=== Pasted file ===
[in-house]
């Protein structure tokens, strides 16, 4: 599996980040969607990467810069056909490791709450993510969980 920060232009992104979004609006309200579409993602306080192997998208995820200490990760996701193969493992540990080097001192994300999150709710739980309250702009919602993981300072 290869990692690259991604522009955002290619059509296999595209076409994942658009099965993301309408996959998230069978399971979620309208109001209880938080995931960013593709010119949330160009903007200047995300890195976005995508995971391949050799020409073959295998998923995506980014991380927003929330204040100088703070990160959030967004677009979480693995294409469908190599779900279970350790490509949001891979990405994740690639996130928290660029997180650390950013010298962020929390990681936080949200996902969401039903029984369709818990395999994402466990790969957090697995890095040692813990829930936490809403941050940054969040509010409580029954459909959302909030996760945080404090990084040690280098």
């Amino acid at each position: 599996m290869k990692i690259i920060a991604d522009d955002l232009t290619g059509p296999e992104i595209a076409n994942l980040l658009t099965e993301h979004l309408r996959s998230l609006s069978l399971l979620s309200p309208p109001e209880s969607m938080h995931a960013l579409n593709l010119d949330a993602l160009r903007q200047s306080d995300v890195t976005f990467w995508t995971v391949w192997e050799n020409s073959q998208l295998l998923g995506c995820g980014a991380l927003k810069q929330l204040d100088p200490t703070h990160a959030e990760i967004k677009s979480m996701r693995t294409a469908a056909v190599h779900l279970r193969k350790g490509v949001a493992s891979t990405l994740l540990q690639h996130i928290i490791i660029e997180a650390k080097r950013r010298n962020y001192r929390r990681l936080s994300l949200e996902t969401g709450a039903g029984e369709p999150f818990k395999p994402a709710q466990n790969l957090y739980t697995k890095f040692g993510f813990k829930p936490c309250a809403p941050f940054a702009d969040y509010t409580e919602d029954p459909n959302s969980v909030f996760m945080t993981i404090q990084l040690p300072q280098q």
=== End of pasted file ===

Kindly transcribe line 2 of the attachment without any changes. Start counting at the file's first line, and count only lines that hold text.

């Protein structure tokens, strides 16, 4: 599996980040969607990467810069056909490791709450993510969980 920060232009992104979004609006309200579409993602306080192997998208995820200490990760996701193969493992540990080097001192994300999150709710739980309250702009919602993981300072 290869990692690259991604522009955002290619059509296999595209076409994942658009099965993301309408996959998230069978399971979620309208109001209880938080995931960013593709010119949330160009903007200047995300890195976005995508995971391949050799020409073959295998998923995506980014991380927003929330204040100088703070990160959030967004677009979480693995294409469908190599779900279970350790490509949001891979990405994740690639996130928290660029997180650390950013010298962020929390990681936080949200996902969401039903029984369709818990395999994402466990790969957090697995890095040692813990829930936490809403941050940054969040509010409580029954459909959302909030996760945080404090990084040690280098």